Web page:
Royals finish an up and down homestand

It was a mixed bag of a weekend series against the Mariners. Saturday's game was an example of how the Royals could look when firing on all cylinders. Friday and Sunday? Not so much.

The Royals wrapped their penultimte homestand of 2021 by hosting a pair of AL West teams in the Wild Card hunt. With the final opportunity to impact the postseason races, they didn’t put up much of a fight, losing both series to Oakland and Seattle by two games to one.

With the Mariners, it was a series that served as a microcosm of the team’s issues in 2021. They went just 6-28 with runners in scoring position, with the bulk of those hits and opportunities coming on Saturday. The starting pitching was a mixed bag of a debut, a little quality and some big-time struggles. And the bullpen was generally solid, bending at times but never breaking.

So it’s a 2-4 homestand against teams with dim October aspirations. It wasn’t a great stretch of baseball by any means, but just another week in the Royals’ 2021 season.

Another pitching debut

When Brady Singer was unable to go for his scheduled start on Friday, the Royals turned to Double-A to purchase the contract of Jon Heasley. Heasley, was the Royals’ 17th ranked prospect according to Baseball America’s midseason report. He arrived in Kansas City with a 3.33 ERA in 105 Double-A innings for Northwest Arkansas with a 2.9 BB/9 and 10.3 SO/9. He was due to be placed on the 40-man roster this winter to be protected from the Rule 5 draft.

The scouting report on Heasley says he has a mid-90s fastball with a curve that features some nifty 12-to-6 break. Like this…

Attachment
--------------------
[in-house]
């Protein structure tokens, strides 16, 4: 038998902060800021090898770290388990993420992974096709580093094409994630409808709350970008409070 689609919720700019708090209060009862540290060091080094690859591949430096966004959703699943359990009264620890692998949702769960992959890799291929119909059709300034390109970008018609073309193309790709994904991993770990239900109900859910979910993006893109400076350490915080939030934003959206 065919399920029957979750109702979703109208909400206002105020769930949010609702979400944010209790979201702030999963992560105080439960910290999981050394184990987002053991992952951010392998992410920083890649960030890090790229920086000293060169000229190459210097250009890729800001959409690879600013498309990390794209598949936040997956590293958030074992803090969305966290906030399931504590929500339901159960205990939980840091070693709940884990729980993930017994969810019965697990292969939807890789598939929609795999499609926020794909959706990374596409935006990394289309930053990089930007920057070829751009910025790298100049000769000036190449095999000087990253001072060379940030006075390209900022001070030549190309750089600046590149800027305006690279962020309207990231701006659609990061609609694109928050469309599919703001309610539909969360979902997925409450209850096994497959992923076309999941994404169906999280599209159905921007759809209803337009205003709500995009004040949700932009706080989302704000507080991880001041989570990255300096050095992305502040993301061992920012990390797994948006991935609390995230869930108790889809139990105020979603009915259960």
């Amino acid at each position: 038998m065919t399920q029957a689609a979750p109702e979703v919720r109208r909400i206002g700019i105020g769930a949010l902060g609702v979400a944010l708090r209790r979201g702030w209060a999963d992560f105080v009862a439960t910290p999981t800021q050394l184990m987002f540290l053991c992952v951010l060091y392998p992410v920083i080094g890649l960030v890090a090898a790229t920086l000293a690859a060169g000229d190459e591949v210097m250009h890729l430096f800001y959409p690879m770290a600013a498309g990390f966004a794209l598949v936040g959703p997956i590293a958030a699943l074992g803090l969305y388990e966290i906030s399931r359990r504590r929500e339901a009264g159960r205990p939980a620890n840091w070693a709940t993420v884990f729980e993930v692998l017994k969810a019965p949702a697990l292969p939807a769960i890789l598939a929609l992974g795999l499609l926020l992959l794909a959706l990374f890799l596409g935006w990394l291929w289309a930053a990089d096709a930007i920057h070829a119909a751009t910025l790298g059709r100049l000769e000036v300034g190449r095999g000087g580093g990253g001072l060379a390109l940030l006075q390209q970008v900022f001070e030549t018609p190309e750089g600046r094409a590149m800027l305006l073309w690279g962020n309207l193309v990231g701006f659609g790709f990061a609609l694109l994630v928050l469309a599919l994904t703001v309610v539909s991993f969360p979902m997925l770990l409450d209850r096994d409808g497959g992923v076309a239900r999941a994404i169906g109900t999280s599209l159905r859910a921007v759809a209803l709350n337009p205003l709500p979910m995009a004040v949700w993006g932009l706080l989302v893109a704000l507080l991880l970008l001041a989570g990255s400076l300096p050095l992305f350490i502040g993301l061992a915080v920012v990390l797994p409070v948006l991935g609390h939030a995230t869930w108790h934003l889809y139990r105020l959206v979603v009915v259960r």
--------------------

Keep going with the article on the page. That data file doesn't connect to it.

That’s what the curve can be, but I don’t think we saw it enough. Heasley was a bit elevated with the pitch at times, but if we’ve learned anything from watching pitchers make their major league debuts in 2021, it’s difficult to get a read on one highly-adrenalized outing.

The changeup holds some promise and Heasley will throw it to hitters standing on both sides of the plate and in any count. Like this…

You can really see the string get pulled on that pitch. For real…it just kind of hits the breaks about midway on approach. Very nice.

The downside…it was the change and the curve Jarred Kelenic dispatched over the fence for his home runs against Heasley. So the pitches were a bit inconsistent. Still, Heasley flashed enough promise that we’re going to get to see some more. Hopefully, we’ll see that in the last couple of weeks of the season.

Heasley’s debut means the Royals have had five pitchers from the 2018 draft class start a game for them this season. According to Elias, they’re the first team in history to have five different pitchers from the same draft class start a game for that team in the same season. That’s kind of amazing. Sure, the results haven’t always been what you would want and the consistency certainly hasn’t been there, but that’s to be somewhat expected. Regardless of the outcome, it’s damn impressive to see the collegiate pitching draft class of ’18 starting to ply their trade in the big leagues. The Royals front office has taken player development knocks in the past (deservedly so) but you can’t deny that they are on an exciting path. The organization is flush with young pitching.